“When the government collects appellants’ metadata, appellants’ members’ interests in keeping their associations and contacts private are implicated, and any potential “chilling effect” is created at that point. Appellants have therefore alleged a concrete, fairly traceable and redressable injury sufficient to confer standing to assert their First Amendment claims as well,” the court said.

“The more metadata the government collects and analyzes, furthermore, the greater the capacity for such metadata to reveal ever more private and previously unascertainable information about individuals,” the courts acknowledged.

Furthermore, the appellate judges agreed that the government’s reliance on supposed “relevance” when citing intelligence targets is over encompassing, to say the least. The basic requirements for metadata collection under the provision “are simply that the records be relevant to an authorized investigation,” the court acknowledged. However, the government has argued that all call records are relevant since, according to the appeals panel, “they may allow the NSA, at some unknown time in the future, utilizing its ability to sift through the trove of irrelevant data it has collected up to that point, to identify information that is relevant.”

“We agree with appellants that such an expansive concept of ‘relevance’ is unprecedented and unwarranted,” the court said, adding “The statutes to which the government points have never been interpreted to authorize anything approaching the breadth of the sweeping surveillance at issue here.”

Anthony Romero, the executive director of the ACLU, said in a statement after Thursday’s ruling that the impact “will extend far beyond the mass phone records program.” The appeal court’s decision, he said, could very well “call into question the legality of many other government mass surveillance programs – and truly demonstrate the need for systemic reform.”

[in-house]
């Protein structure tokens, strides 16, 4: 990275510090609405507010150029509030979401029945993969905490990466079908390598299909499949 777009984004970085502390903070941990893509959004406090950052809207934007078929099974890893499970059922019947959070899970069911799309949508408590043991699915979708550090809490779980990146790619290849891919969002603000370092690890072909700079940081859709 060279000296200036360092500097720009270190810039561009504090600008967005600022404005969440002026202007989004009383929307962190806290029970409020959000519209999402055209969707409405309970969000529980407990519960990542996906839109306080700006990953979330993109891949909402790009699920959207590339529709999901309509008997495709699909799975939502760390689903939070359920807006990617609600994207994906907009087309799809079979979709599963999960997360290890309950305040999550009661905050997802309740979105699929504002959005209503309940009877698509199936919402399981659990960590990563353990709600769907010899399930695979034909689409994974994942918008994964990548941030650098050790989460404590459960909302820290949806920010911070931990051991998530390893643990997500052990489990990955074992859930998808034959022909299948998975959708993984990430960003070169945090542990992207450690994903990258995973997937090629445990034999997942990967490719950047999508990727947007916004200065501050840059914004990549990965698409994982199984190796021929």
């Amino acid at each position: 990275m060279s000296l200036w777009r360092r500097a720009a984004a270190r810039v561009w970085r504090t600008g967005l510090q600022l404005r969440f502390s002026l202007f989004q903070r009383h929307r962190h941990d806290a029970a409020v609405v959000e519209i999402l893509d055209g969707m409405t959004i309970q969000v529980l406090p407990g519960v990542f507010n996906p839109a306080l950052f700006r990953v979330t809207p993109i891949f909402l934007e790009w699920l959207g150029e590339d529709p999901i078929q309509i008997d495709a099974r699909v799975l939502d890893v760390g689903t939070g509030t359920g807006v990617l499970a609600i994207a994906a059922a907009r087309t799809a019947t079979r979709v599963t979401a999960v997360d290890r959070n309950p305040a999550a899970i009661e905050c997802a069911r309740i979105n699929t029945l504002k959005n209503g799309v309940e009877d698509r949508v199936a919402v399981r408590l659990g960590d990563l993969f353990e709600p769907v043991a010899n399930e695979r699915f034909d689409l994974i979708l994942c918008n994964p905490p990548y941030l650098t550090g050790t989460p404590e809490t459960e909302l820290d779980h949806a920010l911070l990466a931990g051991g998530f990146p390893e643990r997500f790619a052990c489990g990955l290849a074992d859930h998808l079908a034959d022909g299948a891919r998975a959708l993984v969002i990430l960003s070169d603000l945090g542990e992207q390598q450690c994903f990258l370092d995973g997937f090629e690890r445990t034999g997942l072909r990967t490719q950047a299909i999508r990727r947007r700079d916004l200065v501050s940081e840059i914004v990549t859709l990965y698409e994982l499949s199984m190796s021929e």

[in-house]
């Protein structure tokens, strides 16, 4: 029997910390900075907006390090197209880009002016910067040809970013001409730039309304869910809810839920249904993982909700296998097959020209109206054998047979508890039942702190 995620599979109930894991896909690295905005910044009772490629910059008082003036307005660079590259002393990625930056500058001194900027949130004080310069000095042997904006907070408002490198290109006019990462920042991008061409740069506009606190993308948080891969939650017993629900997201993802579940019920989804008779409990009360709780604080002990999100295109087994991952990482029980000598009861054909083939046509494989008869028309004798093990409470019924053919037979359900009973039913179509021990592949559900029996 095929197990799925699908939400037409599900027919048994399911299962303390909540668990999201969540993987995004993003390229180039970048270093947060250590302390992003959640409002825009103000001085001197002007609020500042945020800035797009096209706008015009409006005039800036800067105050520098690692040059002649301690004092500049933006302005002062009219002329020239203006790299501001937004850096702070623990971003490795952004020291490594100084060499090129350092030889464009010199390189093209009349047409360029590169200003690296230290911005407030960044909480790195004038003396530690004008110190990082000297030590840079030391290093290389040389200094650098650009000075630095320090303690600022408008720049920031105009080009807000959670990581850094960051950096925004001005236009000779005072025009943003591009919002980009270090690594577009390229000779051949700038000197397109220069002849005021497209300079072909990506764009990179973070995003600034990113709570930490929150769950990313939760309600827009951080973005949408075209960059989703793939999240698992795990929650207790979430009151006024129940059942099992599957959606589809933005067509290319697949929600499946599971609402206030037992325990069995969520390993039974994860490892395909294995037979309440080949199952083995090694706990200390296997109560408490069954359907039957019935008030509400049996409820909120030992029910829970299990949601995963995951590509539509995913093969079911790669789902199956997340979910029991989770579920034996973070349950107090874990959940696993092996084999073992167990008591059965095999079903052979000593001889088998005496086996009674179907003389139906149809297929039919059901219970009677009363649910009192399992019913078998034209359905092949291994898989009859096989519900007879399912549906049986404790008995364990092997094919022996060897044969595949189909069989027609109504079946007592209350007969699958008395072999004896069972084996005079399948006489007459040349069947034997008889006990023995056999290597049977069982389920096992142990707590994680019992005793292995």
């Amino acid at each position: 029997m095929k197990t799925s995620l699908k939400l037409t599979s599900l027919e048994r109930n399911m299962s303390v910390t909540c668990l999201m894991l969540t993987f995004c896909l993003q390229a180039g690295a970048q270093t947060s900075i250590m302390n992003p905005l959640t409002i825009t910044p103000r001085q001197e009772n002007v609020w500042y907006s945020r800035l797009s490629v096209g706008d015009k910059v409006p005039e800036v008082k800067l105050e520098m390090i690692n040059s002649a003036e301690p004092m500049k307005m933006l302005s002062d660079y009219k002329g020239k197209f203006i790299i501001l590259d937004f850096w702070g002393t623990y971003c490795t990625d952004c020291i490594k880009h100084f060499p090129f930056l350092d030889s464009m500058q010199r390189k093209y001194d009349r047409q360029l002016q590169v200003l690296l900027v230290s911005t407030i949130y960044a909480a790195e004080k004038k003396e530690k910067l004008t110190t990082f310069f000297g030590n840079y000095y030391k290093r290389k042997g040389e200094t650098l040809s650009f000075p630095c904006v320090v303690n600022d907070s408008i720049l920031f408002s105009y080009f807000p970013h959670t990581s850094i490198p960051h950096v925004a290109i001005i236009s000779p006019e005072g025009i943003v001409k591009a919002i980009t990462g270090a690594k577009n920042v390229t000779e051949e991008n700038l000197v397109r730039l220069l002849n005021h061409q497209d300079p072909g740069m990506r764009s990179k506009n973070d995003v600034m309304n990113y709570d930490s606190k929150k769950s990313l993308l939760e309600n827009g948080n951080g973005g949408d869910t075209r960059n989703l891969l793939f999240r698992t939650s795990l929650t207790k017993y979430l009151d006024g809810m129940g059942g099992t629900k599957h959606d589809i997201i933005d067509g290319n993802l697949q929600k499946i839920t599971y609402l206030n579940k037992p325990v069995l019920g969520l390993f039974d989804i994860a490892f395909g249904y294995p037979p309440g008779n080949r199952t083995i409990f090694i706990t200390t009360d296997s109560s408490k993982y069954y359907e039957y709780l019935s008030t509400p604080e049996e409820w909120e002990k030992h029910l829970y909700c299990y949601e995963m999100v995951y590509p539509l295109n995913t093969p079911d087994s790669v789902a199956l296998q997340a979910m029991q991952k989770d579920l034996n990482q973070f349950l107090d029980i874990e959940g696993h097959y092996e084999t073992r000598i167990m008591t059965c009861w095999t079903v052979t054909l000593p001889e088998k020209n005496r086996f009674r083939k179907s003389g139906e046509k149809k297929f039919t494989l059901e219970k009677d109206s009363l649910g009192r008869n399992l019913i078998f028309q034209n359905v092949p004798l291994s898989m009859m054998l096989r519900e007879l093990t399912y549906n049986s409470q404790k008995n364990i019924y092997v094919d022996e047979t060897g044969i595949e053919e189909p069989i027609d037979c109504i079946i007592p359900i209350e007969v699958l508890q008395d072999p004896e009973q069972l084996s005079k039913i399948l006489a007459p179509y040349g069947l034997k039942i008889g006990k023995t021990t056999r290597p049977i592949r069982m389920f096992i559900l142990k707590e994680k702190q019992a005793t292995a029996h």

Indeed, the Second Circuit agreed that the issue may best be left up to the legislative branch. “The primary role that should be played by our elected representatives in deciding, explicitly and after full debate, whether such programs are appropriate and necessary,” they opined.

Rep. Justin Amash (R-Michigan), an adamant critic of the surveillance programs, wrote on Twitter that the ruling was “a victory for the liberty and privacy of all Americans.” Sen. Rand Paul (R-Kentucky), the 2016 GOP hopeful, added that he was “pleased” and said “the phone records of law abiding citizens are none of the NSA’s business.” Sec. 215 is currently slated to expire in June, giving Amash and Paul’s colleagues less than a month to decide what course to take.

“Allowing the program to remain in place for a few weeks while Congress decides whether and under what conditions it should continue is a lesser intrusion on appellants’ privacy than they faced at the time this litigation began,” the Second Circuit said. “In light of the asserted national security interests at stake, we deem it prudent to pause to allow an opportunity for debate in Congress that may (or may not) profoundly alter the legal landscape.”